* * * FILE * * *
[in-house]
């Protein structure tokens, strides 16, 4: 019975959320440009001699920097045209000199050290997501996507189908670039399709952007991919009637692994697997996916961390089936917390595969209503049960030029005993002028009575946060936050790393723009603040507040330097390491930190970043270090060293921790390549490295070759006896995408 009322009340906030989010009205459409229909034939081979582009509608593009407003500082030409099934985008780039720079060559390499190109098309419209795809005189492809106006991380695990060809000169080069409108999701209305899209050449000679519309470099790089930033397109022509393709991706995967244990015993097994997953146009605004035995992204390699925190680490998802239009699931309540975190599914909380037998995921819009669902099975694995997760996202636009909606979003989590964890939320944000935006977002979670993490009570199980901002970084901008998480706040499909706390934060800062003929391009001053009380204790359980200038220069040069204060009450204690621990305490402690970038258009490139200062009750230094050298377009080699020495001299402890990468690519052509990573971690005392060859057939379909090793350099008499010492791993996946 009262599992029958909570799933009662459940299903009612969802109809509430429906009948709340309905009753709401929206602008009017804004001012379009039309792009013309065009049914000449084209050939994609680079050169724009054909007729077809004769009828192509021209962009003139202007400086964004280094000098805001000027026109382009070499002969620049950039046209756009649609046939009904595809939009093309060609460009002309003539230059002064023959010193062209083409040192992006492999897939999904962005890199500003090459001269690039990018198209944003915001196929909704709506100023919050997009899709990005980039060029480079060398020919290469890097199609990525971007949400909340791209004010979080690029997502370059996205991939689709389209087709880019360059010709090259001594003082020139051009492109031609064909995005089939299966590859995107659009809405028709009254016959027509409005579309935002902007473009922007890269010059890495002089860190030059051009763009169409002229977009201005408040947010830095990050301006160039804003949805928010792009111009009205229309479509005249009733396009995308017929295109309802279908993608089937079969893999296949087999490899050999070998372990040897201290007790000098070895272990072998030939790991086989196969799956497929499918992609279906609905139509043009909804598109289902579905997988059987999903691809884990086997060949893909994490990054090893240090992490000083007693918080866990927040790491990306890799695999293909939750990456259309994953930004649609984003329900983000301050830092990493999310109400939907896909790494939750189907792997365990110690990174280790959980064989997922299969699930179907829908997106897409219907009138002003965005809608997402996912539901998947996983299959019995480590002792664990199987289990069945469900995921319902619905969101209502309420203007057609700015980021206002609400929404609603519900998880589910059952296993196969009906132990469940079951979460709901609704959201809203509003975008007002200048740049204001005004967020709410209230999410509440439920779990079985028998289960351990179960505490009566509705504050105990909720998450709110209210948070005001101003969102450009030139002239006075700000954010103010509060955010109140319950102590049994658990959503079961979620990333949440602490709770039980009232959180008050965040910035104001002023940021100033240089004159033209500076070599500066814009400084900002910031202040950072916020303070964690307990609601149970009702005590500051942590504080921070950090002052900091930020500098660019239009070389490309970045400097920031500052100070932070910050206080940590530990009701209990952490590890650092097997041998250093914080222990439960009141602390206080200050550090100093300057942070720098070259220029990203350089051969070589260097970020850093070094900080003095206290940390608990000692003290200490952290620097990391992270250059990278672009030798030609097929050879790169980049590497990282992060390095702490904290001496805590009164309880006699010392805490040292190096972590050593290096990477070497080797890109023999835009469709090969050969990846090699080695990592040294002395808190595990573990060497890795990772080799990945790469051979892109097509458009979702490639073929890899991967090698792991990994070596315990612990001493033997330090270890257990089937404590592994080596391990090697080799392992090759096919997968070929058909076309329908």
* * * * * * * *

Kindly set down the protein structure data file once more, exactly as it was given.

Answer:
[in-house]
């Protein structure tokens, strides 16, 4: 019975959320440009001699920097045209000199050290997501996507189908670039399709952007991919009637692994697997996916961390089936917390595969209503049960030029005993002028009575946060936050790393723009603040507040330097390491930190970043270090060293921790390549490295070759006896995408 009322009340906030989010009205459409229909034939081979582009509608593009407003500082030409099934985008780039720079060559390499190109098309419209795809005189492809106006991380695990060809000169080069409108999701209305899209050449000679519309470099790089930033397109022509393709991706995967244990015993097994997953146009605004035995992204390699925190680490998802239009699931309540975190599914909380037998995921819009669902099975694995997760996202636009909606979003989590964890939320944000935006977002979670993490009570199980901002970084901008998480706040499909706390934060800062003929391009001053009380204790359980200038220069040069204060009450204690621990305490402690970038258009490139200062009750230094050298377009080699020495001299402890990468690519052509990573971690005392060859057939379909090793350099008499010492791993996946 009262599992029958909570799933009662459940299903009612969802109809509430429906009948709340309905009753709401929206602008009017804004001012379009039309792009013309065009049914000449084209050939994609680079050169724009054909007729077809004769009828192509021209962009003139202007400086964004280094000098805001000027026109382009070499002969620049950039046209756009649609046939009904595809939009093309060609460009002309003539230059002064023959010193062209083409040192992006492999897939999904962005890199500003090459001269690039990018198209944003915001196929909704709506100023919050997009899709990005980039060029480079060398020919290469890097199609990525971007949400909340791209004010979080690029997502370059996205991939689709389209087709880019360059010709090259001594003082020139051009492109031609064909995005089939299966590859995107659009809405028709009254016959027509409005579309935002902007473009922007890269010059890495002089860190030059051009763009169409002229977009201005408040947010830095990050301006160039804003949805928010792009111009009205229309479509005249009733396009995308017929295109309802279908993608089937079969893999296949087999490899050999070998372990040897201290007790000098070895272990072998030939790991086989196969799956497929499918992609279906609905139509043009909804598109289902579905997988059987999903691809884990086997060949893909994490990054090893240090992490000083007693918080866990927040790491990306890799695999293909939750990456259309994953930004649609984003329900983000301050830092990493999310109400939907896909790494939750189907792997365990110690990174280790959980064989997922299969699930179907829908997106897409219907009138002003965005809608997402996912539901998947996983299959019995480590002792664990199987289990069945469900995921319902619905969101209502309420203007057609700015980021206002609400929404609603519900998880589910059952296993196969009906132990469940079951979460709901609704959201809203509003975008007002200048740049204001005004967020709410209230999410509440439920779990079985028998289960351990179960505490009566509705504050105990909720998450709110209210948070005001101003969102450009030139002239006075700000954010103010509060955010109140319950102590049994658990959503079961979620990333949440602490709770039980009232959180008050965040910035104001002023940021100033240089004159033209500076070599500066814009400084900002910031202040950072916020303070964690307990609601149970009702005590500051942590504080921070950090002052900091930020500098660019239009070389490309970045400097920031500052100070932070910050206080940590530990009701209990952490590890650092097997041998250093914080222990439960009141602390206080200050550090100093300057942070720098070259220029990203350089051969070589260097970020850093070094900080003095206290940390608990000692003290200490952290620097990391992270250059990278672009030798030609097929050879790169980049590497990282992060390095702490904290001496805590009164309880006699010392805490040292190096972590050593290096990477070497080797890109023999835009469709090969050969990846090699080695990592040294002395808190595990573990060497890795990772080799990945790469051979892109097509458009979702490639073929890899991967090698792991990994070596315990612990001493033997330090270890257990089937404590592994080596391990090697080799392992090759096919997968070929058909076309329908």